Jubilee Playground charge for The Shuttleworth Trust 'excludes' low-income families says mum
A reader claims that the charge "so blatantly contradicts why HRH The Duke of Edinburgh opened the site"
An angry mum is urging The Shuttleworth Trust to reverse its decision to charge visitors for the whole site, claiming that low-income families are being excluded from the beloved Jubilee Playground.
The new charge - £15 per adult - to the whole Shuttleworth visitor attraction was introduced last June when the Trust reopened its outdoor spaces as a Covid-secure site.
This meant that the playground, which was previously free to enter, was included in the charge.
But the woman is appealing for the charge to be dropped as Covid restrictions begin to ease and people start to recover from the impact of the global pandemic.
The Trust states that its visitors have "much preferred" an entrance fee for all the experiences in one ticket; however, the mum argues that many children are missing out, as the charge limits the playground to only families "who can afford the significant entrance fee".
The woman, who wished to remain anonymous, claimed: "The Jubilee Playground was built with the support of the National Playing Fields Association whose aim was 'to safeguard and secure playing fields, sports grounds and open spaces to the benefit of the whole community'.
"The Jubilee Playground has therefore previously always been free for visitors to enter, apart from specific event days. However, when I visited the Jubilee Playground recently with my husband and children, we were told that it would cost us £30 to enter the site! This is a very large sum of money which, although includes the Swiss Garden and Shuttleworth Collection, clearly contradicts the original intention that the Jubilee Playground should be an open space where all children are able to play."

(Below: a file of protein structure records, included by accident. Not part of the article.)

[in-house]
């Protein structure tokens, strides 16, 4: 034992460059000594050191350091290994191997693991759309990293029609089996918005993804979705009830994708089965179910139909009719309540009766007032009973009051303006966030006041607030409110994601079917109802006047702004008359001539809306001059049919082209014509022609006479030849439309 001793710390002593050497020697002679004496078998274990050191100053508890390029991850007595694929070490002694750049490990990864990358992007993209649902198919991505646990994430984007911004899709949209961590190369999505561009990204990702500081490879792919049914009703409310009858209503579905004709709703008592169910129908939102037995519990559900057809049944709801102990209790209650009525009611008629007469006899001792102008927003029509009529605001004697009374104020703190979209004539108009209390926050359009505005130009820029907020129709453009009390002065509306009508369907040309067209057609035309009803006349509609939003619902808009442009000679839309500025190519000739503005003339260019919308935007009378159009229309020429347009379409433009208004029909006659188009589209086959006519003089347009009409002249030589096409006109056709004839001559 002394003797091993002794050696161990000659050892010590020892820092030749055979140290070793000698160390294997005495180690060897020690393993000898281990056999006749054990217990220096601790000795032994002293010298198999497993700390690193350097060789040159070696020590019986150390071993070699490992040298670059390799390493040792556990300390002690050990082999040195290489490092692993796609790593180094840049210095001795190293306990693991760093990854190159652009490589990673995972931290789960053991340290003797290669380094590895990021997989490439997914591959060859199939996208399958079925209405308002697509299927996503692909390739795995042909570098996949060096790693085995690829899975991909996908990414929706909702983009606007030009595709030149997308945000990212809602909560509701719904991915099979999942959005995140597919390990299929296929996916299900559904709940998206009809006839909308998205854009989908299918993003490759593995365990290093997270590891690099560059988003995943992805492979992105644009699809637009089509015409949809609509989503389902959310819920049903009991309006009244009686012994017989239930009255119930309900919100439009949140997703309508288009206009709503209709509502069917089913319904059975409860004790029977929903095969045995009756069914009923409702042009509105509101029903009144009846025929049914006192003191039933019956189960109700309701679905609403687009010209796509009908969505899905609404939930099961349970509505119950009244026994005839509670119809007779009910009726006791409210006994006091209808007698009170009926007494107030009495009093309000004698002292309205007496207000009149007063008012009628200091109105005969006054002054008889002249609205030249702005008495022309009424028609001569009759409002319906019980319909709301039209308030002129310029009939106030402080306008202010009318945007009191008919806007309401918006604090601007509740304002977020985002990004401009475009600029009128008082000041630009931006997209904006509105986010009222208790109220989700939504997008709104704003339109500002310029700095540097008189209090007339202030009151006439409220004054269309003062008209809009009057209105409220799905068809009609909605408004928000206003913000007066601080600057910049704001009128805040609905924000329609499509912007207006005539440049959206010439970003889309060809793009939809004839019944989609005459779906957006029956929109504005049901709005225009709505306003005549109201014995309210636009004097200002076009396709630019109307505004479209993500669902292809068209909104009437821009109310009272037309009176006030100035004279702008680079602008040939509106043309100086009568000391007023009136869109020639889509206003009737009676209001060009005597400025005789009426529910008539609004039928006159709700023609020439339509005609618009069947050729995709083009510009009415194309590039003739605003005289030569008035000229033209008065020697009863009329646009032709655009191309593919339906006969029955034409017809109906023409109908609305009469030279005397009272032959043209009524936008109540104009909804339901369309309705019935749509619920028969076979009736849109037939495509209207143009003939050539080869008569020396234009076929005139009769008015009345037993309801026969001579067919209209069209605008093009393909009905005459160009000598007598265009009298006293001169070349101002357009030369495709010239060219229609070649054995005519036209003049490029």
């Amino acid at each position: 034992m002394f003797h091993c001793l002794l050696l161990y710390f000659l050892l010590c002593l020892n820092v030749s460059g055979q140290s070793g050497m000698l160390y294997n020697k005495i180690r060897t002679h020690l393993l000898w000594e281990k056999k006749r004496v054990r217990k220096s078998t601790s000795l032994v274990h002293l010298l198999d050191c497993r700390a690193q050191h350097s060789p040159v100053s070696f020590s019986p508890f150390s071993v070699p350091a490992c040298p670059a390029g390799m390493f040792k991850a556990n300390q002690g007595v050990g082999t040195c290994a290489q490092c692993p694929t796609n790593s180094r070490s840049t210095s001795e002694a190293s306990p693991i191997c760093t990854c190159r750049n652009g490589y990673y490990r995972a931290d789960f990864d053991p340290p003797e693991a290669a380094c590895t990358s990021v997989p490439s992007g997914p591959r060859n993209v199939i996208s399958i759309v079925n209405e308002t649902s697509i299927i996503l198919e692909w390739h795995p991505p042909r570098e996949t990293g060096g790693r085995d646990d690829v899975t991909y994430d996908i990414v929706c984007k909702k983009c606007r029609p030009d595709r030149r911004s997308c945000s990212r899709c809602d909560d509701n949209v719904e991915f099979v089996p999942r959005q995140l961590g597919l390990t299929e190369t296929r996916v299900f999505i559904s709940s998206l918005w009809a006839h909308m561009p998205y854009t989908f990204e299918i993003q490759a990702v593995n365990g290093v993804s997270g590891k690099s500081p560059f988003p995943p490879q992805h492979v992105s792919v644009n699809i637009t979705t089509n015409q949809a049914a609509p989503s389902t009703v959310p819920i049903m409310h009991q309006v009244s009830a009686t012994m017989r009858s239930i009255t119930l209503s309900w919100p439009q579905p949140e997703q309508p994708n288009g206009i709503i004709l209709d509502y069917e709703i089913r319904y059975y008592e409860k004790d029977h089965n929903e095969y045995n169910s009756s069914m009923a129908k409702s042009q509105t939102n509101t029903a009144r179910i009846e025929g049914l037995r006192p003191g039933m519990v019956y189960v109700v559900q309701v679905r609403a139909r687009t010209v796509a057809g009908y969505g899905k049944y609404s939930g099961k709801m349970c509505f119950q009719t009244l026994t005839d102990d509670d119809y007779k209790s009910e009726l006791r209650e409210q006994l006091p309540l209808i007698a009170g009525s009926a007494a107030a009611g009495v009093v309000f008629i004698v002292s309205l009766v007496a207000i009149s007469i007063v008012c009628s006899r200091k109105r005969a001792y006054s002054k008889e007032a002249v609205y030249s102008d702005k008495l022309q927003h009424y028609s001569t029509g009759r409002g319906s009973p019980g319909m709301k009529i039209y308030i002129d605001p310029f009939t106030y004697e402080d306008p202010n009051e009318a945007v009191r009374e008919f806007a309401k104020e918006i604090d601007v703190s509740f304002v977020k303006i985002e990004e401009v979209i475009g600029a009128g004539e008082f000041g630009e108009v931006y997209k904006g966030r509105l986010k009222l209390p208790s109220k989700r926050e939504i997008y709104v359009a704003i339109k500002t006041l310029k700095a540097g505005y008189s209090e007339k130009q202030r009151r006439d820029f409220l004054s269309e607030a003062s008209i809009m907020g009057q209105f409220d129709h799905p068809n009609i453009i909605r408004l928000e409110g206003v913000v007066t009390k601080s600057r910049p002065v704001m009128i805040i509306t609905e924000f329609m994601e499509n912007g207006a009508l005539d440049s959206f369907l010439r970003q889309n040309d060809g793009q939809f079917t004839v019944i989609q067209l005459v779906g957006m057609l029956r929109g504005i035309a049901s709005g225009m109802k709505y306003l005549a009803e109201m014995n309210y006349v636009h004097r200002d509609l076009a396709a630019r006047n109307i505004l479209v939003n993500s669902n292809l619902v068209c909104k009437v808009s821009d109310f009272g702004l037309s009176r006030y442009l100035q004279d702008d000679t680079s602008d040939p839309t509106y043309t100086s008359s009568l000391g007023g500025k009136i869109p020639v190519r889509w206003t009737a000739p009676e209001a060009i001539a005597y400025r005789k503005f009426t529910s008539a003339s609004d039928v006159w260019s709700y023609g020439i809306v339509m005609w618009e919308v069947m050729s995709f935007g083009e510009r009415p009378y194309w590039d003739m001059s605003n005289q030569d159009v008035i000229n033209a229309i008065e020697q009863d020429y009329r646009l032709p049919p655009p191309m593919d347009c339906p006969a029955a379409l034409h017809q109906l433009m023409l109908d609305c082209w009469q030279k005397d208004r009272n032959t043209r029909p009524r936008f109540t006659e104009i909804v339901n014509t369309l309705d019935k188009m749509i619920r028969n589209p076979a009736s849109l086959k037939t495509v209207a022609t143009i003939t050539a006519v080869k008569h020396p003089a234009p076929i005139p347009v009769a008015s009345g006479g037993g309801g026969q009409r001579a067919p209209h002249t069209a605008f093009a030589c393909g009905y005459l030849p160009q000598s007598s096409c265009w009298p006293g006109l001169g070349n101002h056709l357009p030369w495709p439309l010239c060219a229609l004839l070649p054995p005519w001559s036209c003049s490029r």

The lady argued that The Trust's website states that the Jubilee Playground "has been designed for inclusive play to provide opportunities for children whatever their physical abilities", asking: "How can it be right to have a play area (advertised as being 'inclusive') that excludes so many local families?"
The charge applies to adults only and is valid for 30 days for unlimited visits if booked online.
However, she went on to allege that the alternative offer of a £50 annual membership was "not at all" inclusive and "rubbed salt" into the wound for those unable to afford it.
She also claimed that the new charge "made a mockery" of recommendations on websites such as netmums.com for free family play at The Shuttleworth Trust (she would be asking websites to remove the comments), and that a steward had told her that the site entry fee was necessary to ensure that the Shuttleworth Estate was covid-secure.
This was a point that she found "simply ridiculous", alleging that "the exchange of money clearly does not reduce the spread of a virus".